Decreased call volumes and surging costs for personal protective equipment have created a perfect storm for emergency responders, and Fayette EMS is feeling the toll.
They received $125,000 in grant money, but lost about $600,000 in income and the funding has largely dried up, said Fayette EMS Administrative Director Bob Topper.
“We received $125,000, and we’ve spent it all,” he said, and compared their situation to families facing the end of unemployment checks. “If this continues any longer, we’re going to run out. We’ve run through our first batch, and something needs to happen or it’s going to be a rough start to the first of the year.”
Their call volume was down 50% in the spring, and has only slowly ticked upward. It is now down about 30% even while their emergency calls are up. The decrease is largely due to a steep drop-off in non-emergency calls, such as transporting patients from nursing homes. Fayette EMS, a non-profit organization, has a $7.5 million budget, and 98% of that is based on billing for ambulance calls.
He said they are grateful for the support from federal, local and state funding programs. Fayette County District Attorney Rich Bower donated disinfectant machines, and the Fayette County commissioners donated equipment that allows them to treat critically ill patients with minimal physical contact. They have also received a regular supply of surgical masks from the Community Foundation of Fayette County and the Fayette County Emergency Management Agency has regularly supplied PPE.
“It saved us,” Fayette EMS Chief Rick Adobato said of their funding sources. “Without these programs, I can’t imagine we’d be able to continue. We wouldn’t be able to continue.”
Personal protective equipment is largely a new cost to Fayette EMS. They always had a small stockpile on hand, but only used it a maximum of about 10 times per year.
“And COVID hit, and the prices to buy, if you could get them, were astronomical,” Adobato said.
Gloves that once cost $5 per box are $12 or $13, and they are difficult to get because their supplier provides stock based on what they used historically. The costs of N95 masks increased drastically, and continually fluctuate. Gowns have been notoriously difficult to find, so they decided to buy rain ponchos.
“We had our people walking around in yellow rain ponchos, but they were a barrier,” Adobato said.
They also found filters by taking apart furnace filters, and often drove long distances to secure cleaning supplies, sometimes using bleach in place of disinfectant that does not degrade equipment.
“There was a lot of ingenuity that went on through this whole thing. We had to make do with what we could get. No one was prepared for anything like this,” he said. “There seems to be a roadblock to everything we had to do, and we had to go around it to get our supplies.”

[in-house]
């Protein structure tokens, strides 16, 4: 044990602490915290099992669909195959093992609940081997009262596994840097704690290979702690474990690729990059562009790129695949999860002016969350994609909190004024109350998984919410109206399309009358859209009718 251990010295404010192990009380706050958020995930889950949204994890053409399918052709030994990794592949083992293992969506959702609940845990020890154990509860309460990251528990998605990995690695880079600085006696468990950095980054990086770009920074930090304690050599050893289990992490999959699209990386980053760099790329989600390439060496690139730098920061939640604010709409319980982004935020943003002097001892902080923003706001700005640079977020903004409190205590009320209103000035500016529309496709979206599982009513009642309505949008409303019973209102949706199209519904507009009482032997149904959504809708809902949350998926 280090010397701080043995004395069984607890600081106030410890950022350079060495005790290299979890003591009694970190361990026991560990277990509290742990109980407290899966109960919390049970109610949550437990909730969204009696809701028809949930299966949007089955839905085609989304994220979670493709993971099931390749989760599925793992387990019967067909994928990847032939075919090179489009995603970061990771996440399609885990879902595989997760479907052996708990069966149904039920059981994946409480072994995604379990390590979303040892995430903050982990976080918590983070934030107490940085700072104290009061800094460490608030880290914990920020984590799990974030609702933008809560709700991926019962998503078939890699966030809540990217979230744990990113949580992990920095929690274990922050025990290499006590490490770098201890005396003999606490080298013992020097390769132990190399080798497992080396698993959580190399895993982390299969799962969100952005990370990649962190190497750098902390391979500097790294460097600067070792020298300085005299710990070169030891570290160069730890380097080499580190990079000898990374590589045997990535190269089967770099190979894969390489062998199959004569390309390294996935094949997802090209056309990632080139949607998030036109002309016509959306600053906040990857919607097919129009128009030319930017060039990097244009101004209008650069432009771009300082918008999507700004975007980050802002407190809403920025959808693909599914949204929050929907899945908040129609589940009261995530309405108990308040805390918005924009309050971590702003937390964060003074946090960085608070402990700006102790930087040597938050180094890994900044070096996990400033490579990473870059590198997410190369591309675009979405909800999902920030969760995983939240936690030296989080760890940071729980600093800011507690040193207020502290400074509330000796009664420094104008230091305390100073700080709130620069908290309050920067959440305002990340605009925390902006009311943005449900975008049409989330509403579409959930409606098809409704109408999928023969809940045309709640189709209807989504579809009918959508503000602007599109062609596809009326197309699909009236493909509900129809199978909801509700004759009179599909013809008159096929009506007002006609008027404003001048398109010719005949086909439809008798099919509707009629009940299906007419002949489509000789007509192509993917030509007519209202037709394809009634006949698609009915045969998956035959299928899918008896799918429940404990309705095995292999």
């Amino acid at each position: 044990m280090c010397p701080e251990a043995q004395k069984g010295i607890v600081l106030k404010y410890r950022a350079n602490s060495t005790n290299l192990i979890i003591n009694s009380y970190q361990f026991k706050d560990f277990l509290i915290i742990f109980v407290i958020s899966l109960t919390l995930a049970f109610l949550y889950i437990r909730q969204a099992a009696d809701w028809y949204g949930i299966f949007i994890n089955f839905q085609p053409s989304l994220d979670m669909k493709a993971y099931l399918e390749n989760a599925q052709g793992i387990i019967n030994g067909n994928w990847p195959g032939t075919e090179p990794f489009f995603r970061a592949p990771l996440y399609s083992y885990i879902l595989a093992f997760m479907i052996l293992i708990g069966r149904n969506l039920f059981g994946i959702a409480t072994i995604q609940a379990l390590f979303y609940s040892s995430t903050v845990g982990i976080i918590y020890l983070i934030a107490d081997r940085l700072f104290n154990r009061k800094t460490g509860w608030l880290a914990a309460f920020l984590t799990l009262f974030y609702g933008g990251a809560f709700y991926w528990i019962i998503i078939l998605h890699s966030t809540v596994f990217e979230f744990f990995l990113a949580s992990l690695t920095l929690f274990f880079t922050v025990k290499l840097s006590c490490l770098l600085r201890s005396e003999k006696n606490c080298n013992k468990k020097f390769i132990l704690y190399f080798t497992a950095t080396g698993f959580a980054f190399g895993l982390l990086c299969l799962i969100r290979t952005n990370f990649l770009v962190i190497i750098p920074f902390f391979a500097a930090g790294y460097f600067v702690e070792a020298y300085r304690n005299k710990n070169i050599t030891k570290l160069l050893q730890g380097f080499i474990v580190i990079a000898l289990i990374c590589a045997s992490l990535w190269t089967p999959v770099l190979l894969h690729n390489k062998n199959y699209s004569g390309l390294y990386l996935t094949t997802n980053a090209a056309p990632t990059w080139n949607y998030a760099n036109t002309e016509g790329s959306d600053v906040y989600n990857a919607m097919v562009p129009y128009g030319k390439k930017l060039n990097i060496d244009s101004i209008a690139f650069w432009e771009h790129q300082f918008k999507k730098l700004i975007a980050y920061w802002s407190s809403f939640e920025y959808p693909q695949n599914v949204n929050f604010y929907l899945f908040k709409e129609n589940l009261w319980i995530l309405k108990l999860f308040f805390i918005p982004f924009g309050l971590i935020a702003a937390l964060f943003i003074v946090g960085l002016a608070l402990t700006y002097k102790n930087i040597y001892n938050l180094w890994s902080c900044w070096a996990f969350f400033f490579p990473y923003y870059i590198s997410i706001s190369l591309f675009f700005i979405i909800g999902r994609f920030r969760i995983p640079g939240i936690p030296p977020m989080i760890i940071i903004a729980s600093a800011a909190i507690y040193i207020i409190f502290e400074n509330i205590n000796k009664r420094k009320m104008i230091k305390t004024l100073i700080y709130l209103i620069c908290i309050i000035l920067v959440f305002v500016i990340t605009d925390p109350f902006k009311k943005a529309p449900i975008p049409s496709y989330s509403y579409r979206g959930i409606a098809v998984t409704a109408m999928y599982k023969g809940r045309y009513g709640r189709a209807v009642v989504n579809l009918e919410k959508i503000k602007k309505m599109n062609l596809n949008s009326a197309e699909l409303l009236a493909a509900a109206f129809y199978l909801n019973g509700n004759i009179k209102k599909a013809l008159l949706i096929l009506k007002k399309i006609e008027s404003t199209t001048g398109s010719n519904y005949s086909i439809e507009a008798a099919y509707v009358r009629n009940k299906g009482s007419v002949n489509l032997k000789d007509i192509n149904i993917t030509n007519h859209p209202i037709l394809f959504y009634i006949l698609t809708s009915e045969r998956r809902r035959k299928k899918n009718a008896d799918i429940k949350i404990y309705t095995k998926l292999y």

He said it is a constant battle to keep PPE in stock, despite regular donations.
“We’re burning through masks and gloves at an unbelievable rate,” he said.
They use about 1,000 surgical masks per week and about 2,000 pairs of gloves per month.
“And we’re always short,” Adobato said. “So yeah, it’s tough.”
They received a donation of 27,000 sets of PPE in May from the Federal Emergency Management Agency, but have yet to receive them. Topper said they are expecting it in December.
“That’s the kind of backlog we’re working with,” he said.
They assume that every patient is COVID-19 positive, gearing up with PPE and thoroughly sanitizing and disinfecting before and after calls. They recently went on a call for a car accident where both patients had tested positive for COVID-19, Topper said. Calls also take longer with additional sanitizing measures. A call that would have taken one hour now takes about an hour and a half, Adobato said.
They said the pandemic has shone a spotlight on the importance of EMS, which Topper hopes will eventually translate to federal regulations to help deal with staffing shortages, such as free training in EMS and nursing.
“We’ve always lived payday to payday. We’ve lived payday to payday for 25 years, oftentimes on the backs of our employees,” Adobato said. “But during covid, we’ve proven how critical EMS really is.”
Adobato encouraged people to sign up for their subscription drive.
“This year, more than any other time, we need people to help us get through this deficit right now,” he said.
To donate or sign up for the subscription service, visit www.fayetteems.com or call 724-628-2508.